The sight of a lone Cattle Egret hunkered down in the middle of a S.E. Michigan field is an unusual one on several different levels. First of all, a lone hunkered cattle egret looks a bit weird. With shoulders hunched, neck withdrawn, and crest erected the thing looks more like a white penguin than a member of the noble egret clan. Secondly, Cattle Egrets are extremely social birds that like to do everything as a group. It’s unusual to see just one. Finally, and perhaps most significantly, they don’t really belong here in the first place.
Given the fact that these pint-sized egrets are originally from Asia, Africa and Europe, the appearance of one might seem more unusual than it really is. It seems that a few of these enterprising birds crossed the Atlantic over a century ago and set up shop in South America. Slowly but surely they advanced northward and made it to southern Florida by 1941. The first Michigan sighting was recorded back in the early 1960’s and in 1983 a pair of these ‘gerts actually nested along Saginaw Bay. They are now regular breeders in Ohio. So, although still considered rare in these parts, a few Cattle egrets have managed to put in a lower Michigan appearance nearly every year since that first step over the state line. This is, in fact, the second cattle egret I’ve seen this season. But, I’d have to go back over a decade and a half to list my last sighting.
This recent individual was dressed in his Sunday best outfit. The buffy patches on the crest, breast, and mid back indicate that this gent was expecting a few chicks to show up at the party. He was, in other words, sporting his breeding colors.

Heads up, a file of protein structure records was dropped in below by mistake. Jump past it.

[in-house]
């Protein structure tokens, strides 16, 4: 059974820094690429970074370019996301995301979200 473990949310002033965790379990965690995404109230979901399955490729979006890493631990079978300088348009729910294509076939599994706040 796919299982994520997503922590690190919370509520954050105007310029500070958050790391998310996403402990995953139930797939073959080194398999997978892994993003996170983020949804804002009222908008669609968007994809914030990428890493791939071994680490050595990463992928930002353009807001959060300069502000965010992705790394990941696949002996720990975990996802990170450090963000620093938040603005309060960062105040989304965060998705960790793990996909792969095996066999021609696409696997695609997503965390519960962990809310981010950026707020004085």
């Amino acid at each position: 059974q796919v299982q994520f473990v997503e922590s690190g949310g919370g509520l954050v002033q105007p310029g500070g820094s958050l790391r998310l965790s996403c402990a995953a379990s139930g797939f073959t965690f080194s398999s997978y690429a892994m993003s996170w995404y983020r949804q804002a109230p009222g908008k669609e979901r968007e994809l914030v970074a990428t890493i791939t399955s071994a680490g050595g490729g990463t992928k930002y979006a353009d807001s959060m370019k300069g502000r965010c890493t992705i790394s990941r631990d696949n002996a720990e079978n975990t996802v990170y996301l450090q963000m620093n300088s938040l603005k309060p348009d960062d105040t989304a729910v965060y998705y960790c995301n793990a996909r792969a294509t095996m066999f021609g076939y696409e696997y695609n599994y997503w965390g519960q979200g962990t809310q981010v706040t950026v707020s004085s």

About the size of a glorified Herring Gull, this basically white bird possessed the long neck and legs typical of all egrets but he only extended those appendages when actively hunting (see above and here). Otherwise he chose to adopt the penguin pose. Unlike other egrets (such as the very common and much larger Great Egrets ), Cattle Egrets rarely eat fish. They prefer inhabiting grassy areas where they can pick away at insects and even small rodents kicked up by wandering herds of Cape Buffalo, Zebra, Gnus, and Wildebeest. In the absence of these traditional co-habitants, herds of cattle have been adopted for the purpose. There wasn’t a cow or a female egret to be found in this particular field on this particular day, so our bird looked out of sorts about the whole affair – not to mention rather miffed at my intrusion into his embarrassment.
Overcoming the cowless and gnu-less nature of the field, our fine tufted fellow spent the better part of the afternoon picking through the grass and gobbling up a few prizes along the way. He was gone by the following dawn so I can only assume that he moved on to better pastures – literally.